The other guidance notes in this equal pay in practice series set out a number of actions you can take to ensure your pay system is fair and transparent.
Disabled employees should be treated in the same way as other employees in terms of salary, performance related pay schemes and any other employment related benefits. But you should review all existing terms and conditions to ensure that these are not likely to discriminate on grounds of disability. Some key areas to examine include appraisal systems, sick leave, performance related pay, employment benefits, occupational pensions and group insurance services.
Disabled employees and carers of disabled people may be more likely to benefit from flexibility at work and, along with a range of other groups of employees, less likely to be able to meet with performance related criteria based on presenteeism and long hour’s cultures. Therefore it is important to consider how your pay system can avoid de-incentivising flexibility and rewarding more fully those employees who don’t require it.
Where the terms and conditions of employment include an element of performance related pay, you should make sure they don’t discriminate against disabled employees. If an employee is denied the opportunity to receive performance related pay on the ground of disability, this is likely to be direct discrimination. Even if this less favourable treatment is not directly discriminatory, it will amount to disability related discrimination unless the employer can show that it’s justified. It shouldn’t be assumed that all disabled employees will not be able to meet targets, but if an employee has a disability that lowers his or her rate of output, you should explore whether it’s possible to make reasonable adjustments to overcome this before you reduce the employee’s earnings under performance related pay schemes.
A disabled man with arthritis works in telephone sales and is paid commission on the value of his sales. Because of a worsening of his impairment he is advised to switch to new computer equipment. This equipment slows his work down for a period of time while he gets used to it and consequently the value of his sales falls. It is likely to be a reasonable adjustment for his employer to continue to pay him his previous level of commission for the period in which he adjusts to the new equipment.
The duty to make reasonable adjustments also applies to the manner in which employers make occupational pensions available to disabled employees.
A person with multiple sclerosis completes the first six months of her employment. After this period the employer usually writes to employees inviting them to join the pension scheme. But the employer is worried that the disabled employee may draw early on the pension scheme and so does not invite her to join. This is likely to be unlawful.
It’s a good idea to monitor and review pay systems on a regular basis to ensure that disabled people don’t receive lower average awards. You should also bear reasonable adjustments in mind throughout the performance and appraisal process, giving employees the opportunity within the appraisal system to notify you in confidence if they are disabled and are put at a substantial disadvantage by the working arrangements or premises.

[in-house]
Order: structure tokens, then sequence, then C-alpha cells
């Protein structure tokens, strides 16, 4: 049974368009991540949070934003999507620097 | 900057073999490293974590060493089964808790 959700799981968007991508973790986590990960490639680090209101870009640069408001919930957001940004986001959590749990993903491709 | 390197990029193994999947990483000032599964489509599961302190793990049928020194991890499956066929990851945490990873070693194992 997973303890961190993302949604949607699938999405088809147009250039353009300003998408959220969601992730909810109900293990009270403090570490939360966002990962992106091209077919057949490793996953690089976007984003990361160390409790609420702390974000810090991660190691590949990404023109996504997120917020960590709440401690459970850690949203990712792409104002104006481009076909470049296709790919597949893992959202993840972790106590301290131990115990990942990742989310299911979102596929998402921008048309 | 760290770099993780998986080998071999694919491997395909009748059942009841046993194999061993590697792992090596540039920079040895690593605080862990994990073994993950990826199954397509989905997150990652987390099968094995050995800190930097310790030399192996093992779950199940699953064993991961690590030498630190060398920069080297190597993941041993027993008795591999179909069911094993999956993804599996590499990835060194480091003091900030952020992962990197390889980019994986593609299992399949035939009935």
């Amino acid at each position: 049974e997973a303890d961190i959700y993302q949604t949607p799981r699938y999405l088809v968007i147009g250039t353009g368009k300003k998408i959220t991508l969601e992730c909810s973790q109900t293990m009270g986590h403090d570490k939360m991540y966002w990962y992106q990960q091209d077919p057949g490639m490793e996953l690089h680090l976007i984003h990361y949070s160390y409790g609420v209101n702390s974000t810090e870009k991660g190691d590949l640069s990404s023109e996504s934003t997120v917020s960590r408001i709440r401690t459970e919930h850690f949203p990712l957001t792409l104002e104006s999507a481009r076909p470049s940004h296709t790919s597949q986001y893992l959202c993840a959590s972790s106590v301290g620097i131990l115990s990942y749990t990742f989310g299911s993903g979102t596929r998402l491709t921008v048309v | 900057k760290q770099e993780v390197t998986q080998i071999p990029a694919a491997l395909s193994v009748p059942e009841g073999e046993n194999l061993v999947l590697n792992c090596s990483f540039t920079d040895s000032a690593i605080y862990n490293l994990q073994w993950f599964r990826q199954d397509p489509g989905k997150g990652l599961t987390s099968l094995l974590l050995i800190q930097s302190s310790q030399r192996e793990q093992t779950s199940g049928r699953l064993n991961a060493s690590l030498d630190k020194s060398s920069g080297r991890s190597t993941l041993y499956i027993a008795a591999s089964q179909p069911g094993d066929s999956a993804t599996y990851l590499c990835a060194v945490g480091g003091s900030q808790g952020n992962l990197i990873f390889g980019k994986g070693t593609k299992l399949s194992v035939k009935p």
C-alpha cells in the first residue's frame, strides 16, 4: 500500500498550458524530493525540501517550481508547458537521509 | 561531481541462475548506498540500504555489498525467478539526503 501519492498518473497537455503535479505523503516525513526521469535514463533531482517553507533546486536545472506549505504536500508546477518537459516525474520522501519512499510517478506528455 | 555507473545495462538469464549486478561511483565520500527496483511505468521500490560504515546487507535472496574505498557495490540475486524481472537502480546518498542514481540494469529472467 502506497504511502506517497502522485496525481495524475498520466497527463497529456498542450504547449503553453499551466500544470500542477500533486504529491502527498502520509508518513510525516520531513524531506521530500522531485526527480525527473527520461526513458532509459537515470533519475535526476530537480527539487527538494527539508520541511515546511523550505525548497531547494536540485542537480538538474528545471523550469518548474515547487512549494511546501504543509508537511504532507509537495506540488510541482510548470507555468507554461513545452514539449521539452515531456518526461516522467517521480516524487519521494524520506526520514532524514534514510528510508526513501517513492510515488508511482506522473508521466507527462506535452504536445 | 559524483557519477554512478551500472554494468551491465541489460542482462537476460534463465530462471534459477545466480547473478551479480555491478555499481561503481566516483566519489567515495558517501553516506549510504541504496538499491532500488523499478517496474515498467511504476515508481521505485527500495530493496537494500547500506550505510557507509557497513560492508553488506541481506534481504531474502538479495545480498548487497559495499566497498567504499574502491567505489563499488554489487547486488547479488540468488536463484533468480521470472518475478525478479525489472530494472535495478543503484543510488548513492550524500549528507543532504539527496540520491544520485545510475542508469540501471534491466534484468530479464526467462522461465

It’s also important to consider how you can effectively retain disabled employees, providing a working culture and conditions that encourage retention through making reasonable adjustments, and allow employees to develop and progress, thereby improving their earnings capabilities. Arrangements for promoting staff or for transferring staff between jobs must not discriminate against disabled employees, and communication about training and promotion opportunities should be accessible to everyone. Reasonable adjustments may need to be made to the various stages in the promotion or transfer process.
Having workplace equality policies in place will help you to check that qualifications required for promotion or transfer are justified for the job to be done, and to monitor the systems used to determine criteria for a particular job so that they do not exclude disabled people who may be unable to meet those criteria because of their disability but who would be capable of performing well in the job. You may then wish to consider redesigning job roles to make positions more accessible to disabled people.
When determining what adjustments to make to facilitate the employment of a disabled person, a range of advice and assistance is available from Jobcentre Plus through the Access to Work scheme. The scheme provides practical support to disabled people in, or entering, paid employment to help overcome work related obstacles resulting from disability. Access to Work can provide a grant towards additional employment costs, helping you to take steps which would otherwise be unreasonably expensive.
Organisations that actively recruit and support disabled employees and those with health conditions tend to have good people management systems. They retain expertise and skills, improve staff morale and enhance their public reputation. Research has shown that when disability and health are properly managed, disabled employees tend to take less sick leave than their non-disabled colleagues and stay with employers for longer. The cost of keeping a disabled employee by making reasonable adjustments will almost always cost far less than having to recruit and train a new employee.
Considering and taking action on all of the issues discussed above will help to ensure that disabled employees are able to maximise their earnings opportunities and will help to promote and provide equal pay.
Whilst every effort has been made to ensure that the advice given in this note is accurate, only the courts and tribunals can give authoritative interpretations of the law.
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Longhi, S and Platt, L. (2008) Pay Gaps Across Equalities Areas, EHRC